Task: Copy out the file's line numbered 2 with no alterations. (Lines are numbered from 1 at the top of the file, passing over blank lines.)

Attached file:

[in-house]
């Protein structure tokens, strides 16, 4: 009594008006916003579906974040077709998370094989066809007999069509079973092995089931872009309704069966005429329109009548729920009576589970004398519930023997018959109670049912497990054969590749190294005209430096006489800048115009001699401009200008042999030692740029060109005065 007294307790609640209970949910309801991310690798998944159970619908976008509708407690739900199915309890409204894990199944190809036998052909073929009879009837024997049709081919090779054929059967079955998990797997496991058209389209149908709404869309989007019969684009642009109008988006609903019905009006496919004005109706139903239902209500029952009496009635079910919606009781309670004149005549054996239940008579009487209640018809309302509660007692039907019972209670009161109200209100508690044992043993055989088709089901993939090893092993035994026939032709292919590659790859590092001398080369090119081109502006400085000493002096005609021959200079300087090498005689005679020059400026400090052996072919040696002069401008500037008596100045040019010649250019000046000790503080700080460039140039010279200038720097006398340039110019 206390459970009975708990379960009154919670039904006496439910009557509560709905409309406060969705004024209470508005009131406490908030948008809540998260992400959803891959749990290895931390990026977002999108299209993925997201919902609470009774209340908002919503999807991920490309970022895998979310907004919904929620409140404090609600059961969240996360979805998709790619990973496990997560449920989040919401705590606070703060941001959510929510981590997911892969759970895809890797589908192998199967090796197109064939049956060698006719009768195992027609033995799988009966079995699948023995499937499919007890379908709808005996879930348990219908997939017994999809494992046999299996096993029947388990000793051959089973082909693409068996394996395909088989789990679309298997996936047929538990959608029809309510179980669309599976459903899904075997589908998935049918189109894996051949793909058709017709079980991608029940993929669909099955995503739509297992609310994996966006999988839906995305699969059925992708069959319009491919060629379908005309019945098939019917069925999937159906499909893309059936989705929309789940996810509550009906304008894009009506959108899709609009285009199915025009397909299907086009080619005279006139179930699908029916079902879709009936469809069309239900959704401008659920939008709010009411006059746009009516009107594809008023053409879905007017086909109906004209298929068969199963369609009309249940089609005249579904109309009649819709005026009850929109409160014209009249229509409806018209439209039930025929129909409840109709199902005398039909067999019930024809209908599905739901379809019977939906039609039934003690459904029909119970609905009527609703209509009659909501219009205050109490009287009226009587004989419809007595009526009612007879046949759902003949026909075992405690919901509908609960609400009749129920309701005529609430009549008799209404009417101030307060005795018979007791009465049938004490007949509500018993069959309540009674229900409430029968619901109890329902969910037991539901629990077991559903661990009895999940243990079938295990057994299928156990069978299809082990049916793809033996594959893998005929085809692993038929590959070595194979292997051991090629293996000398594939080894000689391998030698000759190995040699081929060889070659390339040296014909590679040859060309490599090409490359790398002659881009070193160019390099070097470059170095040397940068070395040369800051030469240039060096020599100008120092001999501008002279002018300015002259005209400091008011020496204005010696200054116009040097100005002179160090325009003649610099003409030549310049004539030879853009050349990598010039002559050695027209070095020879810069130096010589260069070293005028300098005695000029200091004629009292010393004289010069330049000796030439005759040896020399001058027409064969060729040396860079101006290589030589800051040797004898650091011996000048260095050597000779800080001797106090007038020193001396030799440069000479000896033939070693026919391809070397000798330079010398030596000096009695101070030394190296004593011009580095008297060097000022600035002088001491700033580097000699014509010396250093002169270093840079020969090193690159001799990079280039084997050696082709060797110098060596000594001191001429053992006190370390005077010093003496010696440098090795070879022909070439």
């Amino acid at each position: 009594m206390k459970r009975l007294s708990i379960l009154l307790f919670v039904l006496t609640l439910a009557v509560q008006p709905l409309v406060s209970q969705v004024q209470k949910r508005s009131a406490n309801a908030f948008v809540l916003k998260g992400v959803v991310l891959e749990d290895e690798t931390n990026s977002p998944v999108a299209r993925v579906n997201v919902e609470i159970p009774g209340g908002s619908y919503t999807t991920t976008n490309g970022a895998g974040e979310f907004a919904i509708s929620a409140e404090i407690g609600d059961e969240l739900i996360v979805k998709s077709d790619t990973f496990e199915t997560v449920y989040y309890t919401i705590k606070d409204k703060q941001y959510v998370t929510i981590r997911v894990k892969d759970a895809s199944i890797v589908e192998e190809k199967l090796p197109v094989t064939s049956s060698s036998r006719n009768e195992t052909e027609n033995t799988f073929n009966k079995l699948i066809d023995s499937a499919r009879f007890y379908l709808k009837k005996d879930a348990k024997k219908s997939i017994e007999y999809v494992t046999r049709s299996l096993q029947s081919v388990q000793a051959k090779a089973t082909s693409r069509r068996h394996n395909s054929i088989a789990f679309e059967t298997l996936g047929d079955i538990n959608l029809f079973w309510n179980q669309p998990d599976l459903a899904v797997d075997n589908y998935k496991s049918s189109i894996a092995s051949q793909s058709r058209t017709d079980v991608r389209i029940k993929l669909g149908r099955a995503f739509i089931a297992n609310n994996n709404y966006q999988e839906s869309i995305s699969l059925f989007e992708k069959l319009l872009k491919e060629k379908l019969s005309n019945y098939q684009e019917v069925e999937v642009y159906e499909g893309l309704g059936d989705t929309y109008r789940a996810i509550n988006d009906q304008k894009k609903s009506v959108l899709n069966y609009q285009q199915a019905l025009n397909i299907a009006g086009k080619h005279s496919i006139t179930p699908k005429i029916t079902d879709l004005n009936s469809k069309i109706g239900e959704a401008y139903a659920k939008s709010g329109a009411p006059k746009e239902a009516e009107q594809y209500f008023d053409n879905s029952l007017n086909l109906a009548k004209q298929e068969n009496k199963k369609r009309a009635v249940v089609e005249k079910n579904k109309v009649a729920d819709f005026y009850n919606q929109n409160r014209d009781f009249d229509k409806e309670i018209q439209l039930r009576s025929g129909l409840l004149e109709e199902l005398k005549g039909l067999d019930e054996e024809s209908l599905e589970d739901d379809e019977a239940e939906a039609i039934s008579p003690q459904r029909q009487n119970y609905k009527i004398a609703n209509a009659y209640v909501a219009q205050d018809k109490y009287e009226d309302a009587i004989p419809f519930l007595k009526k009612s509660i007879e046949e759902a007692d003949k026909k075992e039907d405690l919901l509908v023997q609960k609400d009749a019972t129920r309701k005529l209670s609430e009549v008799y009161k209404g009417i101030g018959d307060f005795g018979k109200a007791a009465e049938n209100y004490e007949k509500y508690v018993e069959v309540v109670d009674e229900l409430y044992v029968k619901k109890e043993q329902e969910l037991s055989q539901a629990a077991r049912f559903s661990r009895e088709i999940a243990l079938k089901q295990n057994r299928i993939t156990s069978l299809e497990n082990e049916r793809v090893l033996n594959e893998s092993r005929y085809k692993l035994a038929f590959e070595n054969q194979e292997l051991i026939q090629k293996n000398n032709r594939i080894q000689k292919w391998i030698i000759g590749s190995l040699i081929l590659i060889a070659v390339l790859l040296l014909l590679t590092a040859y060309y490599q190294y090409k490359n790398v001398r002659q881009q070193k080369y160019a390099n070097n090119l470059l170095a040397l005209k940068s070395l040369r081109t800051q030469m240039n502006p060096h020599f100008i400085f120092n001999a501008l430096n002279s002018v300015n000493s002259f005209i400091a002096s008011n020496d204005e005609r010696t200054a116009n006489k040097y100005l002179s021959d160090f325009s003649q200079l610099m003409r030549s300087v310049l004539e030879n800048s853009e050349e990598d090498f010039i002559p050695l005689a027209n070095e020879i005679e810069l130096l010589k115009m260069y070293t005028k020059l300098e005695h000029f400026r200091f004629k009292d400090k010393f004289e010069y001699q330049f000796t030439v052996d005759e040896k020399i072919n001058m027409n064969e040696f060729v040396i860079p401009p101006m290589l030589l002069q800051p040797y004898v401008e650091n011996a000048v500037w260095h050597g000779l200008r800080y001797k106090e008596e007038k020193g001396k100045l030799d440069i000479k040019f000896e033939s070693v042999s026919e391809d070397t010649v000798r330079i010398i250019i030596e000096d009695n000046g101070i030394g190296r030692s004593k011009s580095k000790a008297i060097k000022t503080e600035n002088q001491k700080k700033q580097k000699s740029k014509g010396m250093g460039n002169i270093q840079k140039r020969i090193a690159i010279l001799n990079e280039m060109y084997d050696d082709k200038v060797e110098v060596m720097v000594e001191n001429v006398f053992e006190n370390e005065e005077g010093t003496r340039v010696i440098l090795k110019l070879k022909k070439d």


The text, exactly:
């Protein structure tokens, strides 16, 4: 009594008006916003579906974040077709998370094989066809007999069509079973092995089931872009309704069966005429329109009548729920009576589970004398519930023997018959109670049912497990054969590749190294005209430096006489800048115009001699401009200008042999030692740029060109005065 007294307790609640209970949910309801991310690798998944159970619908976008509708407690739900199915309890409204894990199944190809036998052909073929009879009837024997049709081919090779054929059967079955998990797997496991058209389209149908709404869309989007019969684009642009109008988006609903019905009006496919004005109706139903239902209500029952009496009635079910919606009781309670004149005549054996239940008579009487209640018809309302509660007692039907019972209670009161109200209100508690044992043993055989088709089901993939090893092993035994026939032709292919590659790859590092001398080369090119081109502006400085000493002096005609021959200079300087090498005689005679020059400026400090052996072919040696002069401008500037008596100045040019010649250019000046000790503080700080460039140039010279200038720097006398340039110019 206390459970009975708990379960009154919670039904006496439910009557509560709905409309406060969705004024209470508005009131406490908030948008809540998260992400959803891959749990290895931390990026977002999108299209993925997201919902609470009774209340908002919503999807991920490309970022895998979310907004919904929620409140404090609600059961969240996360979805998709790619990973496990997560449920989040919401705590606070703060941001959510929510981590997911892969759970895809890797589908192998199967090796197109064939049956060698006719009768195992027609033995799988009966079995699948023995499937499919007890379908709808005996879930348990219908997939017994999809494992046999299996096993029947388990000793051959089973082909693409068996394996395909088989789990679309298997996936047929538990959608029809309510179980669309599976459903899904075997589908998935049918189109894996051949793909058709017709079980991608029940993929669909099955995503739509297992609310994996966006999988839906995305699969059925992708069959319009491919060629379908005309019945098939019917069925999937159906499909893309059936989705929309789940996810509550009906304008894009009506959108899709609009285009199915025009397909299907086009080619005279006139179930699908029916079902879709009936469809069309239900959704401008659920939008709010009411006059746009009516009107594809008023053409879905007017086909109906004209298929068969199963369609009309249940089609005249579904109309009649819709005026009850929109409160014209009249229509409806018209439209039930025929129909409840109709199902005398039909067999019930024809209908599905739901379809019977939906039609039934003690459904029909119970609905009527609703209509009659909501219009205050109490009287009226009587004989419809007595009526009612007879046949759902003949026909075992405690919901509908609960609400009749129920309701005529609430009549008799209404009417101030307060005795018979007791009465049938004490007949509500018993069959309540009674229900409430029968619901109890329902969910037991539901629990077991559903661990009895999940243990079938295990057994299928156990069978299809082990049916793809033996594959893998005929085809692993038929590959070595194979292997051991090629293996000398594939080894000689391998030698000759190995040699081929060889070659390339040296014909590679040859060309490599090409490359790398002659881009070193160019390099070097470059170095040397940068070395040369800051030469240039060096020599100008120092001999501008002279002018300015002259005209400091008011020496204005010696200054116009040097100005002179160090325009003649610099003409030549310049004539030879853009050349990598010039002559050695027209070095020879810069130096010589260069070293005028300098005695000029200091004629009292010393004289010069330049000796030439005759040896020399001058027409064969060729040396860079101006290589030589800051040797004898650091011996000048260095050597000779800080001797106090007038020193001396030799440069000479000896033939070693026919391809070397000798330079010398030596000096009695101070030394190296004593011009580095008297060097000022600035002088001491700033580097000699014509010396250093002169270093840079020969090193690159001799990079280039084997050696082709060797110098060596000594001191001429053992006190370390005077010093003496010696440098090795070879022909070439």